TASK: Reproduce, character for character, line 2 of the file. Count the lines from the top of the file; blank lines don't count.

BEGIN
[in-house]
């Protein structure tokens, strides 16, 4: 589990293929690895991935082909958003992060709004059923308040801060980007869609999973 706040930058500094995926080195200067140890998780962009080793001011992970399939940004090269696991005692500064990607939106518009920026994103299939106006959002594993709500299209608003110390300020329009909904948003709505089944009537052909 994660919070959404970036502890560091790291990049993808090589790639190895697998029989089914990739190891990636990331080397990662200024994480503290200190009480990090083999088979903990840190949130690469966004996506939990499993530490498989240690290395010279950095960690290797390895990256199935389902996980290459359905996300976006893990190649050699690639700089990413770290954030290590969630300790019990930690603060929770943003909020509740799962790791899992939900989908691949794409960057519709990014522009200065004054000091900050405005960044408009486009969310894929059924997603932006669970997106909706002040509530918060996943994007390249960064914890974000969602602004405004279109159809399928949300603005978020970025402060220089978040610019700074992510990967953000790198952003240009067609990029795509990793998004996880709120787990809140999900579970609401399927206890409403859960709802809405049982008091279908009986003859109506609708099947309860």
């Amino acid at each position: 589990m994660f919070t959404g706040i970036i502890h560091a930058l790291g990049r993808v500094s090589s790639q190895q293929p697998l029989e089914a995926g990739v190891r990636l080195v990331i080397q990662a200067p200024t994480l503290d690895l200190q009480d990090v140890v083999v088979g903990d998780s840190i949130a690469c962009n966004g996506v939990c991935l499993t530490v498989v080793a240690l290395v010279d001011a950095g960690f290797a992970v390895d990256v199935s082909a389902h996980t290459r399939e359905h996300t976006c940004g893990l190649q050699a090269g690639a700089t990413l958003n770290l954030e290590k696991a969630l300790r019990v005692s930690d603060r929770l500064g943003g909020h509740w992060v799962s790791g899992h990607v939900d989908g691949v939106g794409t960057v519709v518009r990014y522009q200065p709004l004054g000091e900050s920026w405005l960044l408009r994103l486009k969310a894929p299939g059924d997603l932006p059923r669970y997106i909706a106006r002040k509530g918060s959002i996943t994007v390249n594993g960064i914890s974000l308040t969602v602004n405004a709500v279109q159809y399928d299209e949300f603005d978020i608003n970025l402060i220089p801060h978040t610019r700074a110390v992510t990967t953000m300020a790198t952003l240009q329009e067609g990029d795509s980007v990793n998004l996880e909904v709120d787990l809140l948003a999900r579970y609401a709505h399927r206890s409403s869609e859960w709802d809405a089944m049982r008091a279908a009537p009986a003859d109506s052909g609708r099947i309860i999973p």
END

């Protein structure tokens, strides 16, 4: 589990293929690895991935082909958003992060709004059923308040801060980007869609999973 706040930058500094995926080195200067140890998780962009080793001011992970399939940004090269696991005692500064990607939106518009920026994103299939106006959002594993709500299209608003110390300020329009909904948003709505089944009537052909 994660919070959404970036502890560091790291990049993808090589790639190895697998029989089914990739190891990636990331080397990662200024994480503290200190009480990090083999088979903990840190949130690469966004996506939990499993530490498989240690290395010279950095960690290797390895990256199935389902996980290459359905996300976006893990190649050699690639700089990413770290954030290590969630300790019990930690603060929770943003909020509740799962790791899992939900989908691949794409960057519709990014522009200065004054000091900050405005960044408009486009969310894929059924997603932006669970997106909706002040509530918060996943994007390249960064914890974000969602602004405004279109159809399928949300603005978020970025402060220089978040610019700074992510990967953000790198952003240009067609990029795509990793998004996880709120787990809140999900579970609401399927206890409403859960709802809405049982008091279908009986003859109506609708099947309860």